The first round went to the Genesis, second round went to SNES, so which wins Round 3? Neither, I'm afraid. This game involves Shao Kahn having lost in Mortal Kombat 2, and tired of trying to win fairly he cheats by having his shadow priests resurrect his deceased wife, the Queen Sindel, step into the Earth to reclaim her, and then he starts merging Earth with Outworld, all the while stripping the Earth lifeless. Many people thought that by this point, Mortal Kombat was starting to fatigue. One major disappointment is the fact while Sonya and Kano come back, you lose some of the first two games' more interesting characters (Johnny Cage, Raiden, Scorpion, Reptile, Kitana, Mileena and Baraka are all gone), the returning fighters new looks are rather corny (Jax's metal arms, Shang Tsung's fruity attire, Sub-Zero without his mask) and the overly uninteresting new fighters (Sindel and Sheeva? Ugly. Cyrax and Sektor? Lame. Nightwolf? Cheesy. Stryker? He doesn't fit. Kabal? Um...yeah). Another problem is on both games, the blah urban backgrounds are more empty looking than they already did; it looks completely washed out. The Run button? It's an asset (adds some strategy) and a liability (complicates controls more). Another problem these games have is the unpredictable challenge; sometimes the game's CPU is completely passive and mindless, other times it's all over you like the white on rice. This is a completely unsatisfying game with no depth, fun or replayability. The only other thing I'll say is if you intend to play this game on Genesis, you'll better have a 6-button controller 'cause the 3-button controller actually renders it less playable. This is ultimately a dark chapter in MK history.

Double Dragon V: the Shadow Falls



You ever wonder what happened to Billy and Jimmy Lee? Well, if games like this are any indication, they deserve their status in video gaming unemployment. By this time, the brawling/beat 'em up games were starting to lose their luster (I wouldn't mind seeing them come back though), the next logical step was one-on-one fighting. The main problem? It's inspiration isn't the gritty older games but the washed out Double Dragon cartoon show. The controls suck, the fighters are lame, they try to be Street Fighter with un-Mortal Kombat like cartoonish fatalities, insane difficulty, an inappropriate soundtrack, the background audience looks bored, some of the character moves feel totally regurgurated from better games (Sekka has an upside down spin kick exactly like Chun-Li's) and no funfactor. It's okay though--the Dragons would make one more brawler game together with the Battletoads (another series that wasn't selling chiefly because of it's unforgivingly frustrating difficulty) to save what was left of their careers. Double Dragon does for tournament fighters what the Double Dragon movie did for cinema: absolutely nothing!

The Itchy and Scratchy Game



What was the best Simpsons game? Well, either the arcade brawler, Simpsons Hit and Run or maybe Simpsons Road Rage. What was the worst Simpsons game? It's hard to say. On the other hand, before there was Simpsons Wrestling or Simpsons Skateboarding, there was The Itchy and Scratchy Game. Like the famous series within the Simpsons series, it has no serious plot--just mayhem and carnage. In theory, you would think this would be a great game. You could have hours upon hours of fun having Itchy and Scratchy bash the hell out of each other, right? Well, forget it; there are so many things wrong with this game. For one thing, the controls are horribly inaccurate and for this matter, there's also too many traps. It's also terribly repetitive, there's no sign of any of the other Simpsons characters, it's only a one player game, you can't choose to control Scratchy and it just ain't fun. I guess this is why Itchy and Scratchy can't exist without the Simpsons to base them around; the end result is something only Poochie would love.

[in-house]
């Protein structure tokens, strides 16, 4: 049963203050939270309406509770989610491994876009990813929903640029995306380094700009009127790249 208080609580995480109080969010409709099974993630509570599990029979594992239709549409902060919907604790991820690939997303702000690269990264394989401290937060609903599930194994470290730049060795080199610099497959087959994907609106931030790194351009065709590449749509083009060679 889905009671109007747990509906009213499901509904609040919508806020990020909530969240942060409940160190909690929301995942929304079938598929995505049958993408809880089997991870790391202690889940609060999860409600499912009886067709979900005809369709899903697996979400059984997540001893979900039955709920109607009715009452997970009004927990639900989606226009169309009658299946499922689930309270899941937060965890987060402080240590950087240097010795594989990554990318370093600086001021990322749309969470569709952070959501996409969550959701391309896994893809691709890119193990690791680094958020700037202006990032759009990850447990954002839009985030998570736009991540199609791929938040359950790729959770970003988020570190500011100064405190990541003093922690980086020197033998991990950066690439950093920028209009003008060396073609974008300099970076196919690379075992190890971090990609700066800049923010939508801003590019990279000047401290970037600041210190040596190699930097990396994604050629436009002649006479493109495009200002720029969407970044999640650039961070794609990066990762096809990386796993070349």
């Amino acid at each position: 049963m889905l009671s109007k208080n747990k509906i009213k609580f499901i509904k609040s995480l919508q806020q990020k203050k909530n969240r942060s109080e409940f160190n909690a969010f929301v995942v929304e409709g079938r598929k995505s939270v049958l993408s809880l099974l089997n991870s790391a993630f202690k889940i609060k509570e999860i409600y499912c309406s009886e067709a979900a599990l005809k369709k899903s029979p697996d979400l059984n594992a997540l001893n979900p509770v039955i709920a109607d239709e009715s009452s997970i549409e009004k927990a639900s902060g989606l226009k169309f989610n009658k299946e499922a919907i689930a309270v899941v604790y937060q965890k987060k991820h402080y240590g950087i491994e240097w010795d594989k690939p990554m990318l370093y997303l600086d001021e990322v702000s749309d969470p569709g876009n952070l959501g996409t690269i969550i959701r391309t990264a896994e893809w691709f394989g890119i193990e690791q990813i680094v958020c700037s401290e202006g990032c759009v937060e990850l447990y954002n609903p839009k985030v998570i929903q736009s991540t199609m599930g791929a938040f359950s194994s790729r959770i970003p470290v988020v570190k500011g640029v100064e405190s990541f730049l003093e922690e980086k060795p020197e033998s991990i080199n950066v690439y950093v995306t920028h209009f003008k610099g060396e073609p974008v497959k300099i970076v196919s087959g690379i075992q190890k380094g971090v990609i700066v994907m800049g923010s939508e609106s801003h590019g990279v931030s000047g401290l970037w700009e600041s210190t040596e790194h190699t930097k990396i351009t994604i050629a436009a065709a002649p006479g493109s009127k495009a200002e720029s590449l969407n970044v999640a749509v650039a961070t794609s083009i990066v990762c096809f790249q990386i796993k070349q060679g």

Bubsy in: Claws Encounters of the Furred Kind/Bubsy 2



"What could possibly go wrong?" Bubsy asks. Don't get me started. Remember back in 1993, when Sonic seemed to be the hottest mascot and everyone wanted to try to make a character similar to him? Yeah, I know that feeling. Accolade introduced Bubsy back in this year hoping to ride the super hip, super cool character with an attitude bandwagon. The first game was about Bubsy trying to take back the world's supply of yarn that was stolen by aliens, and the second game was about Bubsy trying to rescue his nephew and niece from a pig in a museum. The gameplay is like a mix of Mario's meticulous exploration and Sonic's hyperspeed racing but it doesn't do so well as either. One major problem is you just never warm up to Bubsy and his enemies; they are not terribly likable. Bubsy isn't so amusing as he is lame. Due to some poor controls, 16 levels that are longer than they need to be, enemies that are everywhere and demand precise pouncing to defeat and the fact Bubsy's so damn fragile (one hit, be it from a fall, sneeze, water, even running into a wall or rolling down a hill is deadly--damn, what an unforgiving game!) all mean this game is challenging for all the wrong reasons. Oh yeah, and pausing and then hitting Select will reset the game. You could say the point may be moot, as Bubsy has nine starting lives and a wide variety of comical deaths, so seeing him die is actually funny, but that novelty soon wears off and it just becomes a serious annoyance. You don't even get much of an ending either. And the sequel? They tried to fix all these problems but it started to hinder the game and make it less playable than the first game. What a lost cause. The SNES game is better due to sharper graphics and sound, but who cares? As Bubsy himself would say in the first game's final level: "Whoa, are you still playin' this thing?" Take his advice.

Shaq Fu



What would a worst video games list be without Shaq Fu? I don't think it needs much introduction, but here goes...Shaq is on tour in Tokyo when he suddenly enters a kung fu dojo and is must help rescue a boy named Nezu from an evil mummy named Sett-Ra. One bad enough sign is Genesis game gives 12 playable fighters and the SNES game has only 7? What's the deal, were the SNES designers in a rush to boot this thing out the door? It's got everything else you wouldn't want in a 2D fighter--hit detection sucks, story blows, small character sprites, a manual that doesn't help you and a lot more. Shaq...what happened? I would think you'd be making enough cash through b-ball, Pepsi promotions and other stuff--did EA drive up to your house with a truckload of cash?



I'm sure there are some other game(s) that you would have thought were better as well, but these are some titles that come to my mind. The Genesis did some games better, and the SNES did other games better, but games like these are not recommendable on either system. Thank you and good night. ;)